"Subsequent to the meeting in which it was determined to pay Haynes 75% of the contract price, a letter was sent by Colonel Burton, an employee of Tuskegee, to J. A. Fernandes, purchasing agent for Tuskegee, informing him of the results of the meeting. After stating the amount agreed to be paid to Haynes, the letter stated that it was agreed that alternatives would be pursued to complete the unfinished 25% of the contract pertaining to the heating and air conditioning portion of the contract. On the date of the letter, the work of plaintiff Mays had been competed. The unit had been delivered and installed. The unfinished portion of the contract of Haynes was the connection of the unit to the power source. This work was not the responsibility of plaintiff Mays. Mays' work had been completed at the time Haynes was paid 75% of the contract price."

Our review of the evidence to better understand these findings in the opinion of the Court of Civil Appeals convinces us that different inferences can be drawn from the evidence regarding the 75-25% of the contract price. The jury could well have determined *159 that the 25% Was retained by Tuskegee to cover the air conditioning and heating portion of the contract.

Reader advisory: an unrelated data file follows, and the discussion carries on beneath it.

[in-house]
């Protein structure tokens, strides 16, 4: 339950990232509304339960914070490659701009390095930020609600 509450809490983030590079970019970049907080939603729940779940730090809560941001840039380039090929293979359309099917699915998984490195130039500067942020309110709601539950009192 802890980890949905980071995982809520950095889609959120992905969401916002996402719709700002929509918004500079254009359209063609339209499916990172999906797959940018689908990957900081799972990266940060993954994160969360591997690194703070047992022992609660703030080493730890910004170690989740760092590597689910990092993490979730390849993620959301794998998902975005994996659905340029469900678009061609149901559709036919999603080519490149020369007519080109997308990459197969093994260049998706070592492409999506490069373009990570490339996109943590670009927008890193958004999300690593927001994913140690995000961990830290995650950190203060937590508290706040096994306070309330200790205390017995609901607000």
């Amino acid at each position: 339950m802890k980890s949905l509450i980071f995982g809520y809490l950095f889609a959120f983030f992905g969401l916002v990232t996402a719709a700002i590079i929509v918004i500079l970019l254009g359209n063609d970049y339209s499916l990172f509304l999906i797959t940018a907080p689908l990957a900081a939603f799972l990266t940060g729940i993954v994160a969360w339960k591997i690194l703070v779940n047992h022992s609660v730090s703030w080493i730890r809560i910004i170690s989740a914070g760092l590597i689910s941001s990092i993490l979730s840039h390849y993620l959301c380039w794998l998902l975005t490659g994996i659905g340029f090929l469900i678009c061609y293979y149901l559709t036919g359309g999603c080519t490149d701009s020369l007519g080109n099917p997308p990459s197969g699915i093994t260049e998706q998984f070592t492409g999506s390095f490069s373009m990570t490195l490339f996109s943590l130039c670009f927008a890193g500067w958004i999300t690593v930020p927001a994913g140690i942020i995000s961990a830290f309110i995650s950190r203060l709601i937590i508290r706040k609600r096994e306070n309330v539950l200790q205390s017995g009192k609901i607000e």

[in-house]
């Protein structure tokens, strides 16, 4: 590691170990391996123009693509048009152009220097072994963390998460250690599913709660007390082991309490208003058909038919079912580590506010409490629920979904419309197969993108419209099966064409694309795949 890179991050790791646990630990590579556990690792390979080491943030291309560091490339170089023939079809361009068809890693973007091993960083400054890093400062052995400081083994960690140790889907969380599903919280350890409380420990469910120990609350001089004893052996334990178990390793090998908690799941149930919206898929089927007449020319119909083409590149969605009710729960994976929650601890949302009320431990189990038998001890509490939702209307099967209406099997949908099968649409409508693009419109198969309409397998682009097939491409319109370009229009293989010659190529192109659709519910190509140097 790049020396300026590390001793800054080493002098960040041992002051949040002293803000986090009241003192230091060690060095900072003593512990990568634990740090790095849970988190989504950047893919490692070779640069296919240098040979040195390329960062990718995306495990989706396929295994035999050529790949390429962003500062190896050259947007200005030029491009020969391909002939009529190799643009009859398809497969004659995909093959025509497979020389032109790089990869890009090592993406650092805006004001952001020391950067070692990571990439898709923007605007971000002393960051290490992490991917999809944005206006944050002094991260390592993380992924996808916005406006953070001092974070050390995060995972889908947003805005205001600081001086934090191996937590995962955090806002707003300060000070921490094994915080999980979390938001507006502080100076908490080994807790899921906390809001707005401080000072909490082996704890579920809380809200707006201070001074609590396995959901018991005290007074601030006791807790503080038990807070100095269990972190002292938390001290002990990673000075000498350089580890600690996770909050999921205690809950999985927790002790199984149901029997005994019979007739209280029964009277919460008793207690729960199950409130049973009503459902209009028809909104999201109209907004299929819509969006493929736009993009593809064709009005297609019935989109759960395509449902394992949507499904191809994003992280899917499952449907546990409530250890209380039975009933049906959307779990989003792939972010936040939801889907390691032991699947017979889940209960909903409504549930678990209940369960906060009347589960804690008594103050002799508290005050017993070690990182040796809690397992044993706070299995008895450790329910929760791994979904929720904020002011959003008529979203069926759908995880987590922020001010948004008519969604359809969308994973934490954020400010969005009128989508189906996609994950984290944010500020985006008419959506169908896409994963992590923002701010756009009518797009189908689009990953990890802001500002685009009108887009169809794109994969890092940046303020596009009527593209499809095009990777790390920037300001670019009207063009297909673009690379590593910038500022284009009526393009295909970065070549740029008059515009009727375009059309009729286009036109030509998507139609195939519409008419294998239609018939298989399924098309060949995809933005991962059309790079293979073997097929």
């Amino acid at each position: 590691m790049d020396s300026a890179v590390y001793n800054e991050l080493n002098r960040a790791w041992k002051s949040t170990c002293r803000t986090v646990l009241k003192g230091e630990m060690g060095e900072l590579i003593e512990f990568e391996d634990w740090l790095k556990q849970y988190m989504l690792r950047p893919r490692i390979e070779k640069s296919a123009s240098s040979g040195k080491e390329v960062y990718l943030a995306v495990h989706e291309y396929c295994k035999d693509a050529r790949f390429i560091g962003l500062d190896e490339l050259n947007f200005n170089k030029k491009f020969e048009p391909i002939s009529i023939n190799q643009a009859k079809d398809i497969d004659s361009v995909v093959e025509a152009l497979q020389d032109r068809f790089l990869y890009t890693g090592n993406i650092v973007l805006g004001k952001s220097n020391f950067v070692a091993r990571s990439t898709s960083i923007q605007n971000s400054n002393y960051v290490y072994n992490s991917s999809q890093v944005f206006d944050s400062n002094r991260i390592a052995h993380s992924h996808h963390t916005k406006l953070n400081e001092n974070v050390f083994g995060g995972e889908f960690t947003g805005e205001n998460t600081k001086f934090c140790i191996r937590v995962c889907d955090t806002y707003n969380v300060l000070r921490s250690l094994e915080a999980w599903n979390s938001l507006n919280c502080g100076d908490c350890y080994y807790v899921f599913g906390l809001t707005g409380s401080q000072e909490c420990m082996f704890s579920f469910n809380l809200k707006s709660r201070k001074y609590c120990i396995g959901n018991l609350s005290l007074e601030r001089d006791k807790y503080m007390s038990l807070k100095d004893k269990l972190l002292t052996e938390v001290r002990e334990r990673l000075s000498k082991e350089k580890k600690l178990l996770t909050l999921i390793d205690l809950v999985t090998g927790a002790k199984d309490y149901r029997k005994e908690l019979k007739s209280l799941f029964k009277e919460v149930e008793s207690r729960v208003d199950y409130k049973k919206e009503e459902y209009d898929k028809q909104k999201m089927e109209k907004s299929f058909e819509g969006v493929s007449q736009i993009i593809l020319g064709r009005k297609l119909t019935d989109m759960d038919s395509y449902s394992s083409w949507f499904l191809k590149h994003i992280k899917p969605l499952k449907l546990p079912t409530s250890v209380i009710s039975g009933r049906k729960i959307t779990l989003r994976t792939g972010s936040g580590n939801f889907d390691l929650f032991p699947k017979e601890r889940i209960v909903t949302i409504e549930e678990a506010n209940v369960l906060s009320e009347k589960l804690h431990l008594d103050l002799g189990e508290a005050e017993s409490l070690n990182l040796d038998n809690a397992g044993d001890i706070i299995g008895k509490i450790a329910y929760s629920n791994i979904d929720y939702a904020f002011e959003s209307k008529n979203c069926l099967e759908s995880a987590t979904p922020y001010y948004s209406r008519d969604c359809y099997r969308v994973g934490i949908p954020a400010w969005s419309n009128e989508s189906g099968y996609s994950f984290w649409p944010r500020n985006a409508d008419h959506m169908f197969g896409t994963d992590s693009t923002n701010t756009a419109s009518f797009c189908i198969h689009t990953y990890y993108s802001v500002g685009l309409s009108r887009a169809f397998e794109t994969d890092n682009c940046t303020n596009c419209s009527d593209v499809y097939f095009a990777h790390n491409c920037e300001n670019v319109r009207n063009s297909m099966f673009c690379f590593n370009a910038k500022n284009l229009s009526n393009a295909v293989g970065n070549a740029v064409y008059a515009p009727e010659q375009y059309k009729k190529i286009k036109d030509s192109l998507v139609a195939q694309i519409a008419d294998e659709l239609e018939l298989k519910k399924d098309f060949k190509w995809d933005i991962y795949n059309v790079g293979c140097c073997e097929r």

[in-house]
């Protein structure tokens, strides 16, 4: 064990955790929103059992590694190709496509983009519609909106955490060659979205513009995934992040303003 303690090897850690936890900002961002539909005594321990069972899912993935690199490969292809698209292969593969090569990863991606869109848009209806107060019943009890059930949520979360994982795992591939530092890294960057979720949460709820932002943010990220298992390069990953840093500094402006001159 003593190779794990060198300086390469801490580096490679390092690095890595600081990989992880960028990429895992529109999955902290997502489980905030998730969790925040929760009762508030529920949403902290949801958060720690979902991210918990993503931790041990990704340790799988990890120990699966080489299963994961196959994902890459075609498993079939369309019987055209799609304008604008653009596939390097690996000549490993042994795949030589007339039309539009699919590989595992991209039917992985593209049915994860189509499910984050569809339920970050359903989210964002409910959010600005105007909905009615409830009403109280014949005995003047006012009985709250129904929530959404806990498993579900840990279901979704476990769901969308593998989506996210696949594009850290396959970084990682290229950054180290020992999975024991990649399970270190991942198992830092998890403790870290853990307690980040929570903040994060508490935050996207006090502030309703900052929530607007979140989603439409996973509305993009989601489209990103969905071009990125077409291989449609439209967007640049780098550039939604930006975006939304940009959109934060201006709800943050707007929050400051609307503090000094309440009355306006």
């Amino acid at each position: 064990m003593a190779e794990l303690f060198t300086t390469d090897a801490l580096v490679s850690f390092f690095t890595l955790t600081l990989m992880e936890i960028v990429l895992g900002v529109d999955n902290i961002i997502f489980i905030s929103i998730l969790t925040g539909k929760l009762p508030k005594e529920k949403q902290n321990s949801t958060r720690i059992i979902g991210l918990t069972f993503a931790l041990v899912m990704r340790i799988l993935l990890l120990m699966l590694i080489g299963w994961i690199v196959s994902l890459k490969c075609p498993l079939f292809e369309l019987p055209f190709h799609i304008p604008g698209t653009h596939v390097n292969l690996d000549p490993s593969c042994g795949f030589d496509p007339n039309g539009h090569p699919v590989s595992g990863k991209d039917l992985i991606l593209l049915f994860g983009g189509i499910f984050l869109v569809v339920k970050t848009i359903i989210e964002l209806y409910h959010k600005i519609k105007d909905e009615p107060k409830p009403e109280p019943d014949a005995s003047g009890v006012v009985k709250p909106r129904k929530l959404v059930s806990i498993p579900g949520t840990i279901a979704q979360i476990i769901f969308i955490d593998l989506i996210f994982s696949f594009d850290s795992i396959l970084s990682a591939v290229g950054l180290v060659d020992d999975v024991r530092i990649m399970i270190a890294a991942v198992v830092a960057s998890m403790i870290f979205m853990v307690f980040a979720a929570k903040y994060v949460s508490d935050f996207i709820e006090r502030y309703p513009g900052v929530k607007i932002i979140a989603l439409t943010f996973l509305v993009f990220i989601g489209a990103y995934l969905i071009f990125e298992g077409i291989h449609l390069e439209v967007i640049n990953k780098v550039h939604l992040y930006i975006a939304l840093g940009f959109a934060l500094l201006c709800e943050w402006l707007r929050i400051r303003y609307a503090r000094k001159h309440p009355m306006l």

Hence, we think the Court of Civil Appeals failed to accord to the jury verdict the usual presumption of correctness.

Our judgment of reversal is based on this reasoning. Even if the evidence was insufficient to show that Pinnock and Shell had actual or apparent authority to bind Tuskegee, as the Court of Civil Appeals found, Tuskegee nevertheless could ratify their acts.

It is the law that one may ratify the acts of another not done in the name of the former. Eagle Motor Lines v. Hood, 256 Ala. 395, 55 So. 2d 126 (1951); See also 3 Am.Jur.2d, Agency, § 171, p. 555.

The judgment of the Court of Civil Appeals which reverses the judgment of the circuit court awarding compensatory damages of $2,975, with interest, is itself reversed; otherwise, the judgment of the Court of Civil Appeals is affirmed.

May's motion to suspend the rules to permit it to argue the ratification issue is unnecessary and is denied; Tuskegee's motion to strike May's appendix and briefs is denied.